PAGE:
Radio Companies Are Eyeing Podcasts as Viable Investments

Which means they shouldn't necessarily be the highlight of a marketing strategy

An image of a radio microphone
Radio investments are moving into a place of taking over podcasts. Getty Images
Headshot of Dan Granger

Half a decade after leaving radio (Clear Channel/iHeartMedia) due to the podcast phenomenon being ignored, podcast now has the full attention of the radio companies, with the majority of the top podcast networks now actually being owned by them.

The takeover will continue as more deals occur, like iHeartMedia’s recent acquisition of How Stuff Works for $55 million, mid-bankruptcy. Next investment into podcast content development and acquisition will escalate by groups like Westwood One, Entercom, iHeartMedia, etc. As this takes place, you’ll see radio starting to look and sound a little bit more like podcast, and over time, podcast is going to look and sound a lot more like radio.

The content pie in podcast is growing much faster than the audience pie. The new American dream includes a house, a car and a podcast. Admit it, you have a podcast, too, or at least you’re thinking about it. But for every new podcast that comes out, they have to steal a listener from another podcast in order to grow. Meanwhile, investment is growing with it, and the financial projections expect it to become a billion-dollar industry over the next three to five years.

So, does a radio invasion mean podcast won’t be cool anymore? Kind of. Just like when your mom first tried to connect with you on social media. You may not have canceled your account, but you started to think about it differently.

Investment is growing with [podcasting], and the financial projections expect it to become a billion-dollar industry over the next three to five years.

The changes will be subtle at first and won’t jump from two ads per hour to 18, but more prominent brands will come in, and not just all the direct brands you’re used to. They’ll want more control. Even without FCC standards, hosts will need to be more careful, though some independent talent and networks will still refuse to work for the man. This balance will help podcast keep the pirate radio edginess that made it what it is and forced the big groups to compete by staying hip and not getting upset when the talent swears

Here’s how to prepare for the changes.

Play your position

If you’re a brand advertiser, you need to start demanding a uniformed ratings system. Right now, your CPMs may be completely arbitrary. The most widely accepted standard is the IAB’s version, but you’re more likely to find Amelia Earhart than someone who can explain it to you simply. Most brand marketers are buying podcasts today because buyers think they’re cool or because clients don’t understand why they’re not on their favorite show. But don’t kid yourself—it’s not because there is confidence in the impression data.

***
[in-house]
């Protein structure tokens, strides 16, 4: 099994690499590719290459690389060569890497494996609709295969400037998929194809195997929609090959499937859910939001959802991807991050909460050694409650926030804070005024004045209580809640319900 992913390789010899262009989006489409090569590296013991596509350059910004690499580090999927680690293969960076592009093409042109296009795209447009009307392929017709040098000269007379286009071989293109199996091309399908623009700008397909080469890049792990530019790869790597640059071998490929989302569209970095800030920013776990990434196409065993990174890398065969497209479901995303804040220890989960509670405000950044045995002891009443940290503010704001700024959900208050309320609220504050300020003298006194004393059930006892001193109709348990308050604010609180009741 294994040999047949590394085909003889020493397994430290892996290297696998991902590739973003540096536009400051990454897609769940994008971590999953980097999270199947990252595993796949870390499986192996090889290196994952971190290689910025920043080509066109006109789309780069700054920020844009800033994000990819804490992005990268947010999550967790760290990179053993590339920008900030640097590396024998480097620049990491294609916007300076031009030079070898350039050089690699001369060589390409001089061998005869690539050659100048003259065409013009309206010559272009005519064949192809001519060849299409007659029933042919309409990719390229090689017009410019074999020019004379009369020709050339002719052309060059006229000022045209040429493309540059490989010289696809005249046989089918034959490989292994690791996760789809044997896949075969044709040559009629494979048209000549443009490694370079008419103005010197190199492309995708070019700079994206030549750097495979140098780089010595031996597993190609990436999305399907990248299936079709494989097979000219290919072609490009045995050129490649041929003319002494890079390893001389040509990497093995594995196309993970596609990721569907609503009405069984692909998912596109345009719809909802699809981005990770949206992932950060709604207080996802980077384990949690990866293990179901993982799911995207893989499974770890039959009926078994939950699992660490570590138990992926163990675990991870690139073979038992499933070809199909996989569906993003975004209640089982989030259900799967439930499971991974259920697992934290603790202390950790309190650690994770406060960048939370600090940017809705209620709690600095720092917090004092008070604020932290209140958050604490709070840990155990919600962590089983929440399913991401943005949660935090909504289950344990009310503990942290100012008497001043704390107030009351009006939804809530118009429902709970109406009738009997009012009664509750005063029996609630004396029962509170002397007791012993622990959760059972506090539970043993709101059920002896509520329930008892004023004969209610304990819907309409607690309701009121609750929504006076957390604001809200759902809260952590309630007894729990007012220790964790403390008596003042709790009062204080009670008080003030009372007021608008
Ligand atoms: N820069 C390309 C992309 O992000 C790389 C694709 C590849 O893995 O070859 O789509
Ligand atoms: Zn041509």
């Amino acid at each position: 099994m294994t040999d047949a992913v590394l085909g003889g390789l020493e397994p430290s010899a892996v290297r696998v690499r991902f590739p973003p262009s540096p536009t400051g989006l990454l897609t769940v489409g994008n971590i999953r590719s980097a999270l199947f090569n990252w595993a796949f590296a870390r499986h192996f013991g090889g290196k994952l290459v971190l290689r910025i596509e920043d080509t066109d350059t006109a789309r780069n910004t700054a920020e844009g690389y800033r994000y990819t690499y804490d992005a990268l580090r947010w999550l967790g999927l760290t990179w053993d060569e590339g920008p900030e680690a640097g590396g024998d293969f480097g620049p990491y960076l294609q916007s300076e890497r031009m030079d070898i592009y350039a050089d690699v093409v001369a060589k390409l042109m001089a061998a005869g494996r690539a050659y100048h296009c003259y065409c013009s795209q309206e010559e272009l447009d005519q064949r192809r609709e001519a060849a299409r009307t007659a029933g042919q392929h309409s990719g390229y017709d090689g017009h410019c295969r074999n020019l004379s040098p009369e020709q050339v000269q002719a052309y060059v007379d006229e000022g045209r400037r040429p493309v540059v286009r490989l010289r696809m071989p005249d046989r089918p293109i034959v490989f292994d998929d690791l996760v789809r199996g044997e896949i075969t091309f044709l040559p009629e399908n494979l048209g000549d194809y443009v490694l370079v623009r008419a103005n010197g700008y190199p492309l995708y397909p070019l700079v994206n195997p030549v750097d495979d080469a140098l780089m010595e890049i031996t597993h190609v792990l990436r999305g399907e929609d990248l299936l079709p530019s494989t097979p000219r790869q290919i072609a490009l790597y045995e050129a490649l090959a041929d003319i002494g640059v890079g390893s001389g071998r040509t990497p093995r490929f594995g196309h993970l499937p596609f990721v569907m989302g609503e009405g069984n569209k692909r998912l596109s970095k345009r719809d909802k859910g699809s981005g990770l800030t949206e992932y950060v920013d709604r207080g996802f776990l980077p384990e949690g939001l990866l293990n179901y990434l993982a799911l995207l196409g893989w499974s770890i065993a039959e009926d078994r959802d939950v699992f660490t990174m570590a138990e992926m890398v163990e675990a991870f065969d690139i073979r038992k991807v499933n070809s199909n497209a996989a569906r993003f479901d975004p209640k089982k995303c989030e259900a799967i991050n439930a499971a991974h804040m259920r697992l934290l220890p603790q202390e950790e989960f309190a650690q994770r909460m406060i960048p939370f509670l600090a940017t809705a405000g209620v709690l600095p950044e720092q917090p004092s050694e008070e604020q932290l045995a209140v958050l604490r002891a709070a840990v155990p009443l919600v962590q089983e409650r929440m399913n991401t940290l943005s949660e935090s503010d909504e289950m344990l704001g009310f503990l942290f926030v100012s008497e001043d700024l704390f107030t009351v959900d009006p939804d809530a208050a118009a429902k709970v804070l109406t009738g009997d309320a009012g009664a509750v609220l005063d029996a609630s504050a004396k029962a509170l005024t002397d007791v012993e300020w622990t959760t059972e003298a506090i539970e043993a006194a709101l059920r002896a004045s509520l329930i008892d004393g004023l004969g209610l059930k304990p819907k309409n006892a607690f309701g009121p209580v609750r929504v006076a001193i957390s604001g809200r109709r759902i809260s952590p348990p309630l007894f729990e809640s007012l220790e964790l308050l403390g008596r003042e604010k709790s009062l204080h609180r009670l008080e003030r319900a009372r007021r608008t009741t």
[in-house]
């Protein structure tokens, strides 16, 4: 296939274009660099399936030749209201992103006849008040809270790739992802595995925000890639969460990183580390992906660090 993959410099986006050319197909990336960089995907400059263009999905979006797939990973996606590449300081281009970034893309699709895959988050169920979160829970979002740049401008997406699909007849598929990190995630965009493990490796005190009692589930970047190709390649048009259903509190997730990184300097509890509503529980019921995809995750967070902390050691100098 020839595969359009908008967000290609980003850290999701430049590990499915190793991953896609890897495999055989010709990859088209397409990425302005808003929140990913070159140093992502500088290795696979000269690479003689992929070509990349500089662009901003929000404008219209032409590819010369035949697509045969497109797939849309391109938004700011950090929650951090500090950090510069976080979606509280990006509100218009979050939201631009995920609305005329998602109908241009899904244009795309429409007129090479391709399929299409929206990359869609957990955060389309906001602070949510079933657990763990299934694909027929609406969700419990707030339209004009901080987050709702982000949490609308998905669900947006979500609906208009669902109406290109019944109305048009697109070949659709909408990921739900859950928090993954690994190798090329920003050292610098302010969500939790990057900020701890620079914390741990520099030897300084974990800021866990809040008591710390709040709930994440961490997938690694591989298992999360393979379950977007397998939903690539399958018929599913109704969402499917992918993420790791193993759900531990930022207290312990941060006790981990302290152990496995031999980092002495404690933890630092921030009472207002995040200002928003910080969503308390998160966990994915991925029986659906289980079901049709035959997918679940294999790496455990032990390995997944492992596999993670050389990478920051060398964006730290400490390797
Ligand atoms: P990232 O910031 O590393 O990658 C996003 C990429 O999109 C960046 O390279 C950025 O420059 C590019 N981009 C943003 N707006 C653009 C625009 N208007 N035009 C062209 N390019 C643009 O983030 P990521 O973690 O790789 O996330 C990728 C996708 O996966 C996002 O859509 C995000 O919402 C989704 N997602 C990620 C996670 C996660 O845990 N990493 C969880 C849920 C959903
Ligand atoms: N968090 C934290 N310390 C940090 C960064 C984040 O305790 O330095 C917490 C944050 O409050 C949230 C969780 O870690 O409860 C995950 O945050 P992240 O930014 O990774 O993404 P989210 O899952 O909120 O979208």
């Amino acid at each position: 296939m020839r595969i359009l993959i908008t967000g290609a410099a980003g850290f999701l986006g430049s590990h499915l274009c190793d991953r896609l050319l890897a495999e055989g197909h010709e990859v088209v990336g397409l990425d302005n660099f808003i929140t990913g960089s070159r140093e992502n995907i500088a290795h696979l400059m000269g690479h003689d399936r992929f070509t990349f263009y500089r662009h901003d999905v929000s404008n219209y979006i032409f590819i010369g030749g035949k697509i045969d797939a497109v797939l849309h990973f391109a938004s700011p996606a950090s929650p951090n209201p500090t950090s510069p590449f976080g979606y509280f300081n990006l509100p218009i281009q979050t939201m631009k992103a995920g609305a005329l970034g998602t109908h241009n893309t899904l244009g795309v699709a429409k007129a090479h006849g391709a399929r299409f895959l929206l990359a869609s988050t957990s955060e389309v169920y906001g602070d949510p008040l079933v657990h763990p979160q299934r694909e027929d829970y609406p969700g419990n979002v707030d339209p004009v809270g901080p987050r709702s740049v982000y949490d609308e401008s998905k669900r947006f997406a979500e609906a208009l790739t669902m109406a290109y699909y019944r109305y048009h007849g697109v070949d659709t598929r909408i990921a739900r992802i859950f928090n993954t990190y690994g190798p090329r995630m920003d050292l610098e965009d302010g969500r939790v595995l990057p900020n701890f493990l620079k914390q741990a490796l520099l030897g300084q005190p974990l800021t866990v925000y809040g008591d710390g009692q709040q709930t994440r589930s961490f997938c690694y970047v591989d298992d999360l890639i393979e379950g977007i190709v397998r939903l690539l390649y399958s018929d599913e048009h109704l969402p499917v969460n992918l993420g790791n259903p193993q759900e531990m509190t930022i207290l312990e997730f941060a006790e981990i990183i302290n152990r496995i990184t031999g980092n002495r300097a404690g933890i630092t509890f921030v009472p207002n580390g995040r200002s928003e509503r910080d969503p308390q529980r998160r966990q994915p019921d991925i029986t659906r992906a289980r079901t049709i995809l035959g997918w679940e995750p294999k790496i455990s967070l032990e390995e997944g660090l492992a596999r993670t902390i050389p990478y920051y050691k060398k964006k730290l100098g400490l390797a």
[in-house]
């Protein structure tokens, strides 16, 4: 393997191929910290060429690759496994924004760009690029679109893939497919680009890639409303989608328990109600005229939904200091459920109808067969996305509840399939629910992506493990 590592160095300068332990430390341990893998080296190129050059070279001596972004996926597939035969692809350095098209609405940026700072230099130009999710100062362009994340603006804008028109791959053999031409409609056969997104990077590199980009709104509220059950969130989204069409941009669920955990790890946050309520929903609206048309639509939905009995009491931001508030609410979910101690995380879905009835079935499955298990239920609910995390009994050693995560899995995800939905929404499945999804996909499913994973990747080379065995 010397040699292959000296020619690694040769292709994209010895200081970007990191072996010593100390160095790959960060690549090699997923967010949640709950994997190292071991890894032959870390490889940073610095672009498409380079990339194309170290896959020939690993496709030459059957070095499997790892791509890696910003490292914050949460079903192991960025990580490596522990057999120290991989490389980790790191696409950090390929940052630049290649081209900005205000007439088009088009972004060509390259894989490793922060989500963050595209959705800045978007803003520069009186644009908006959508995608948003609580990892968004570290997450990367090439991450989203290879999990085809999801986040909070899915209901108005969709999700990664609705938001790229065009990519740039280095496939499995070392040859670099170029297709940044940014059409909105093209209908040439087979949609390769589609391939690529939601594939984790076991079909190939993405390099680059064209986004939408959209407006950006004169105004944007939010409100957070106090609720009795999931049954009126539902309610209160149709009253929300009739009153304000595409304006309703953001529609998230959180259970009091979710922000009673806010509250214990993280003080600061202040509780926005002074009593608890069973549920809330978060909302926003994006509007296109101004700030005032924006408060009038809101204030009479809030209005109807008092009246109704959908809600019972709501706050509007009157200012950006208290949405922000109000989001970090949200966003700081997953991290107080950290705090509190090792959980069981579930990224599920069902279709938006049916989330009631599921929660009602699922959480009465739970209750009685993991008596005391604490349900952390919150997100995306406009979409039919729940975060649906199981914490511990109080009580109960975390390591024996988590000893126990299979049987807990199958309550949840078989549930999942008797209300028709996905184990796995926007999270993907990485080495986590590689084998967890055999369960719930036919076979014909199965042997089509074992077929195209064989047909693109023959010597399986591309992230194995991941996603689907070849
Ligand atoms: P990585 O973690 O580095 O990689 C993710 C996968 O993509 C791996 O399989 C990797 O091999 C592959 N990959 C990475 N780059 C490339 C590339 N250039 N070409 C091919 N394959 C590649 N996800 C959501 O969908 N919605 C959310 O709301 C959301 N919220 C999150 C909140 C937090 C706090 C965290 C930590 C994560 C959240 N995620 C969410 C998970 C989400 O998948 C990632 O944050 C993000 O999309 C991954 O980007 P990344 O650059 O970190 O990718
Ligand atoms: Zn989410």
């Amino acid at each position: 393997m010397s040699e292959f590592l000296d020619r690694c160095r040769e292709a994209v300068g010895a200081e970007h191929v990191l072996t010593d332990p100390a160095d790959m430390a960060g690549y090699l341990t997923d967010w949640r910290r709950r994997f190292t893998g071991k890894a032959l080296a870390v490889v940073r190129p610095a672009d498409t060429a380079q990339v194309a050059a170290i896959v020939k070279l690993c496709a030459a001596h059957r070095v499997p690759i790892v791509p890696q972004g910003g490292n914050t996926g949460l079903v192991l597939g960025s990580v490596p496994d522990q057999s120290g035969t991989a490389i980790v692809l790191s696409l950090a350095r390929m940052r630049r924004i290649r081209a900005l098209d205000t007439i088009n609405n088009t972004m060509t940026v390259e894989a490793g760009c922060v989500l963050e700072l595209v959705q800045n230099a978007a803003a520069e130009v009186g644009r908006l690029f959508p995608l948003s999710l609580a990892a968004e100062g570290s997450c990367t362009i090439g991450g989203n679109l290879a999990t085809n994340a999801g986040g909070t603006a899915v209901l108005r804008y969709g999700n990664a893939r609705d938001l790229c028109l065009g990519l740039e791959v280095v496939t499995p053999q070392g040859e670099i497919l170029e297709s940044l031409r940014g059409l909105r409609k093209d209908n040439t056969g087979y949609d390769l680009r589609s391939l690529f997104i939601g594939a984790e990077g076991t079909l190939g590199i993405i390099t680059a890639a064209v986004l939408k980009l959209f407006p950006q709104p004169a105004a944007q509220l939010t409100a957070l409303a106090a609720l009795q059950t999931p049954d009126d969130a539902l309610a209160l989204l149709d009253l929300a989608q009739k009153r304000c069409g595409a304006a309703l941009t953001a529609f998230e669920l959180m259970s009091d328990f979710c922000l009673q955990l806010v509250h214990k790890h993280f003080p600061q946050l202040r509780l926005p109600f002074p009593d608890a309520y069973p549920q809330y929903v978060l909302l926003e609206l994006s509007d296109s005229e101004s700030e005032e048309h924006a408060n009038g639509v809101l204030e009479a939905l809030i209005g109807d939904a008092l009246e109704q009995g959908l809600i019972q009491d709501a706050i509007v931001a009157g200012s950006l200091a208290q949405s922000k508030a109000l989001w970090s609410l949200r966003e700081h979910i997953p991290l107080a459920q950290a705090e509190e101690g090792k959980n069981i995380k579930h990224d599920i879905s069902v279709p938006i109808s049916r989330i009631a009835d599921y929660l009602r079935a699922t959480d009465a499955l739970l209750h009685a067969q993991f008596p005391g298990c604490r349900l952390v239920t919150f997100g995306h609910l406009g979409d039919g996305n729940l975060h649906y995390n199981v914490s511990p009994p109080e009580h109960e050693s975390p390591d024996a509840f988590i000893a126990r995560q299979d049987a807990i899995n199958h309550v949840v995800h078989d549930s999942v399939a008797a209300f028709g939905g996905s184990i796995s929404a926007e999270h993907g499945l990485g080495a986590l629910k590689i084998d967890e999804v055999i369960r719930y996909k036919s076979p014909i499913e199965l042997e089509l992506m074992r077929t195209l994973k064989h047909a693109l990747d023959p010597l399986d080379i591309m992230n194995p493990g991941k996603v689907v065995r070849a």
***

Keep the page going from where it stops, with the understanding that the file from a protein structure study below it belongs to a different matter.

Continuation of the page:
If you’re a performance marketer when a gold standard is set for ratings, you’ll need to buy things brand marketers won’t. That means doing what performance marketers have done for decades on the radio: sponsor political conservatives. Sorry, but it works, and the big brands will continue to steer clear of it. Remember, advertising on a show doesn’t mean you agree with the host. Focus on the audience and how you can win their hearts and minds with your products.

Get good at radio

The value of knowing how to deal in radio will increase over time, so better to get started soon. Learn the impact of frequency, placement in a spot break and the value difference between produced spots and host live-reads.

Remember, there is opportunity amidst the chaos. One of radio’s great advantages is 24/7 programming with many long breaks, something your favorite podcast cannot offer with 90 minutes per week. Leverage it. Buy podcasts and radio from the same people when possible. You can use radio’s vast surplus of inventory as insurance or value-add to offset the high CPMs or potential performance challenges of podcast.

Keep your eye on the smart speaker

The first podcast was in 2001, but it didn’t get that name until 2004. For 10 years, it was for hobbyists and geeks until it went mainstream in 2014 with Serial. Now we’re all talking about it.

I know it’s sad for podcast enthusiasts to think about things going corporate. So take heart. The smart speaker is the new iPod. Over the next 10 years, the smart speaker will drive another renaissance in audio communication with limitless possibilities for navigating or customizing content and responding to advertising (read: better attribution).

For now, stop worrying so much about your podcast strategy. The ground rules are quickly becoming obsolete. Focus on developing your audio strategy as the two worlds become one.

@oxford_road Dan Granger is the CEO and founder of Oxford Road.